The Justice League Prognosis: Too Big Not to Fail


We have six more months of waiting to see DC’s Man of Steel, and another two years (at least?) until the Justice League movie becomes an actual thing.  There is undoubtedly a lot of anticipation for this movie; the biggest question being whether DC/Warner Bros can pull off a team-up movie that is anywhere near as successful as Marvel/Disney’s The Avengers.  Honestly, at this point, I don’t really see how Justice League can work.

There have been three rumors in the past month or so that have all given cause for mixed alarm and hope: the GL 2 script, JGL, and Darkseid.  The first two were debunked pretty quickly, while the third is unconfirmed yet still worrisome (does this big purple megalomaniacal alien look a bit like another big purple evil megalomaniacal alien?).  While none of these are out-and-out poison pills, none of them are exactly encouraging to the success of the JL movie, which already has enough hurdles to clear.

Look at how Marvel built up to The Avengers: Iron Man and The Incredible Hulk came out in 2008, Iron Man 2 in 2010, and Thor and Captain America: The First Avenger in 2011.  Beginning with the first Iron Man, Marvel was weaving in elements (Agent Coulson, Nick Fury, and the “Avengers Initiative”) to establish a “combined mythos”; creating a world where all of these heroes could co-exist in a believable way.  Nolan’s Batman trilogy was no doubt a huge success, and has in many ways set a certain standard to which comic book adaptations are now held; one of the things it did very well was to establish a world where Batman could exist believably.  The problem with a world where Nolan’s Batman could believably exist is that it is completely UNBELIEVABLE that a Superman, Wonder Woman, Green Lantern, Flash, or basically any other Justice League caliber of superhero, could exist.  Justice League works in the comics because it was created more than 50 years ago, debuting in 1960 (although essentially a reiteration of the Justice Society of America), when comics were still in their early adolescence.   This was a few years before Stan Lee had revolutionized Marvel Comics by creating Spider-Man, the Incredible Hulk, the Fantastic Four, the X-Men, and first assembling the Avengers.

More importantly, this was when comics were innocuously family-friendly, cartoonish and frankly, bland.  The plots of these books were bloodless and inconsequential.  This was when the Joker had been transformed from a maniac to a harmless prankster, and Lex Luthor wanted revenge for a fire that had taken his precious hair from him! (Later, of course (1978), he stole cakes!) This was a time when death and violence had basically been removed from comics; when each issue had an Inspector Gadget ending: “I’ll get you next time, (insert superhero’s name)!!!”  Moreover, it was a time when a team made up of several super-powered individuals teamed up with a vigilante with gadgets and a guy who talked to fish made perfect sense.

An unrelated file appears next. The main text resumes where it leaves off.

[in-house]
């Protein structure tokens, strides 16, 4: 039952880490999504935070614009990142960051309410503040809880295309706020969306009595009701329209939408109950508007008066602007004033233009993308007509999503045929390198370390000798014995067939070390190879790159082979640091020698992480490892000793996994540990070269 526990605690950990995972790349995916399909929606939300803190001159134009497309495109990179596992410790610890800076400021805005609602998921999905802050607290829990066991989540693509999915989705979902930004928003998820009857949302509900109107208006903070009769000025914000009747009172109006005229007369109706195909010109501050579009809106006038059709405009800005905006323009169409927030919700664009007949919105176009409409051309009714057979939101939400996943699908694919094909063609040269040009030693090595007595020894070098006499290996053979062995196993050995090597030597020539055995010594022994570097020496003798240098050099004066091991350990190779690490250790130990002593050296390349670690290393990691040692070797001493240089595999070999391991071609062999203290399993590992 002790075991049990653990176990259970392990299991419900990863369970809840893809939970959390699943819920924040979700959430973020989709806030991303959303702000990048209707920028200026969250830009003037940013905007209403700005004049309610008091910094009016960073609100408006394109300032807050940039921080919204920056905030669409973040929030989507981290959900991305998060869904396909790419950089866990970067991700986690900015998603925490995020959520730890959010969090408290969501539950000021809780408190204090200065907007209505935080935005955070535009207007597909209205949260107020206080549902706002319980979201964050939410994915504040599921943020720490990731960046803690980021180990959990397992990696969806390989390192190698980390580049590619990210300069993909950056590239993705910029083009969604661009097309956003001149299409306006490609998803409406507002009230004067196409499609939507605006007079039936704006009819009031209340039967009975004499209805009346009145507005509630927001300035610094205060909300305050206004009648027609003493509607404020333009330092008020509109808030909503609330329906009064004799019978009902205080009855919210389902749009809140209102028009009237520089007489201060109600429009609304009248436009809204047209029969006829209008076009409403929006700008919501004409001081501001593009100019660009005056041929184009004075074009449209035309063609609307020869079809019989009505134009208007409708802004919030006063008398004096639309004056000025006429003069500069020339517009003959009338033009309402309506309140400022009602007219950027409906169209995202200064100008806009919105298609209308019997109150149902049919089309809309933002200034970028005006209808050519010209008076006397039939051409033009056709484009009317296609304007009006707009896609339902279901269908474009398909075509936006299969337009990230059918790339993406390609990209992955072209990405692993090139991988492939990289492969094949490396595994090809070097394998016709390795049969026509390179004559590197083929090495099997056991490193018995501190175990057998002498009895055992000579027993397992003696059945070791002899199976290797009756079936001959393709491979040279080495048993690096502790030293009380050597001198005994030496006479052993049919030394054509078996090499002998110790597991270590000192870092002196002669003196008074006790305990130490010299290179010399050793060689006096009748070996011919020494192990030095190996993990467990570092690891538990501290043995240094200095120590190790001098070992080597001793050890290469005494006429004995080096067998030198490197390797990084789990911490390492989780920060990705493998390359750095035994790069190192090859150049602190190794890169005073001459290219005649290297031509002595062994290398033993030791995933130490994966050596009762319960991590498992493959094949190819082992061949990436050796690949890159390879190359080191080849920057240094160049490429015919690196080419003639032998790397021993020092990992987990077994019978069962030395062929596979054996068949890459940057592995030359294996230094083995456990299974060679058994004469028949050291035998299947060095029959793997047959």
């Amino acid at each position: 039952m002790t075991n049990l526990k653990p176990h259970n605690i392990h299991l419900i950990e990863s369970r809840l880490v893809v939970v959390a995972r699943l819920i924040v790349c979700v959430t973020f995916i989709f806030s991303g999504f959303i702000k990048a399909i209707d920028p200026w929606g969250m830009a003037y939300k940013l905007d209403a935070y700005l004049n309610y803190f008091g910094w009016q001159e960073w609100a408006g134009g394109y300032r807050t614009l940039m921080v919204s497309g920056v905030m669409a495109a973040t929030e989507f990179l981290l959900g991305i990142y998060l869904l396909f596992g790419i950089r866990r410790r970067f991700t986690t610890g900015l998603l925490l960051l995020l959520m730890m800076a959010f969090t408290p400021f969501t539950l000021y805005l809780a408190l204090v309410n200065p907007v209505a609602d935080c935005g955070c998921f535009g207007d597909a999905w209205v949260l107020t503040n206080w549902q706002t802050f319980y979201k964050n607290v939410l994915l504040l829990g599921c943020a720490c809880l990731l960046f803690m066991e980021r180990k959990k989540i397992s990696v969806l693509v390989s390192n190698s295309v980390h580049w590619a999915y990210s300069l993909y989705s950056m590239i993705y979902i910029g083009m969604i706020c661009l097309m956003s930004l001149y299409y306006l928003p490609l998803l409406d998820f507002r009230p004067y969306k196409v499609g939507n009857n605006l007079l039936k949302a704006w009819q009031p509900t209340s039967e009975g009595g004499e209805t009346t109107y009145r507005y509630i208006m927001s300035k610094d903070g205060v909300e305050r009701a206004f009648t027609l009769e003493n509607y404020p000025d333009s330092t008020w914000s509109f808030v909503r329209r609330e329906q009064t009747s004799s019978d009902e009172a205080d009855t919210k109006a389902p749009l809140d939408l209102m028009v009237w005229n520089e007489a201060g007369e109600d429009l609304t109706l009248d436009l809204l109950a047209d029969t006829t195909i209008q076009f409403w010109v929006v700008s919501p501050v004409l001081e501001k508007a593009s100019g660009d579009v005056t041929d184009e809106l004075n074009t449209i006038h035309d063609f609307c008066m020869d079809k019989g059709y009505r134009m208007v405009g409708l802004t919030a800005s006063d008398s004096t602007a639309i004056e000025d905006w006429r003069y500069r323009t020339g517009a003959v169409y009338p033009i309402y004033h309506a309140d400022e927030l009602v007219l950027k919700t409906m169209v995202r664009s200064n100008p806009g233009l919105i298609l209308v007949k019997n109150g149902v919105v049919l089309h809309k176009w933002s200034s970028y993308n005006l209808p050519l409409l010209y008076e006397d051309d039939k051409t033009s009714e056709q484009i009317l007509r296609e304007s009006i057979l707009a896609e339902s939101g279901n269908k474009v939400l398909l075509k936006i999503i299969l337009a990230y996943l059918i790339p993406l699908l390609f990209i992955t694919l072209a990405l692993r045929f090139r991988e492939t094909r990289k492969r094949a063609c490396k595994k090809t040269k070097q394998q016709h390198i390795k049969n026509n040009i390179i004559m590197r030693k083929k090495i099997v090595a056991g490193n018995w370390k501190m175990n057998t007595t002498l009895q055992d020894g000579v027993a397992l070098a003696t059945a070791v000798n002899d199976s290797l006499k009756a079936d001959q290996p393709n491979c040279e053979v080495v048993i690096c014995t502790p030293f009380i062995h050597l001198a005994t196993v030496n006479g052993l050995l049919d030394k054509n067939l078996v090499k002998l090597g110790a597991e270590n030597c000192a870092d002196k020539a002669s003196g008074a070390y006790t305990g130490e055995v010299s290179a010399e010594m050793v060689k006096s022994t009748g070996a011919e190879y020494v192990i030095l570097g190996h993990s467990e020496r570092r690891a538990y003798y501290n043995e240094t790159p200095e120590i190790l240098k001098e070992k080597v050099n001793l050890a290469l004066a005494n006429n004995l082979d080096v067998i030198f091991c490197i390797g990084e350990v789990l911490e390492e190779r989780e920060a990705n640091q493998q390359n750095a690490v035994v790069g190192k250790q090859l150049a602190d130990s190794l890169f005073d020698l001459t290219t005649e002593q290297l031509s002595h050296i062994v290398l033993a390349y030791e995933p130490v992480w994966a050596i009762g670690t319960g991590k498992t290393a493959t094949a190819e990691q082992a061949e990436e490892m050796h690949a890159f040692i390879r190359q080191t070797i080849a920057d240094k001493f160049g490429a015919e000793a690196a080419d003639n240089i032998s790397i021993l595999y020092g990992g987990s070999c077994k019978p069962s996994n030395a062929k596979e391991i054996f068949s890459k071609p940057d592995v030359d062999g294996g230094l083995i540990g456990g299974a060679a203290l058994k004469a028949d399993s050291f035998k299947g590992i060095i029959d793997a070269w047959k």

I’m not saying that the Justice League can’t work; I’m just saying that DC/Warner hasn’t properly laid the groundwork.  How can the gritty, flawed, and aged Batman from the Christopher Nolan-verse coexist with a team of super-powered archetypes?  The logistics of the movie alone are daunting.  By the time Justice League comes out, likely only three of the 7 original JL members will have been introduced (Batman, Superman, and Green Lantern) in films.  While it’s likely that Henry Cavill will return as Superman, the rest of the cast is up in the air at this point; a Green Lantern sequel (with or without Ryan Reynolds), while long rumored to be coming, is uncertain, and Batman may be completely rebooted.

Consider this: in one 2-to-3 hour movie, Justice League will have to introduce 3-4 new characters (Wonder Woman, Flash, Aquaman, and possibly Martian Manhunter, Hawkman/Hawkgirl, or less likely, Cyborg) while possibly re-introducing Batman and/or Green Lantern, produce a threat large enough to justify the need for a team of superheroes, provide a mechanism for the assembling of the Justice League, and then deal with the threat.  That’s shoving a lot of exposition into what should be more of an action-driven movie, so much so that it almost makes The Dark Knight Rises seem streamlined.

Overall, the most prominent feeling is one of trepidation.  The Avengers wasn’t perfect, but Marvel/Disney did a lot to make sure the movie had a chance to be as good as it was.  DC/Warner shouldn’t try to make Justice League ASAP just to try to repeat the success that Disney has had with the Marvel movies, because to do so would be to kill the potential franchise for the sake of a short term windfall.


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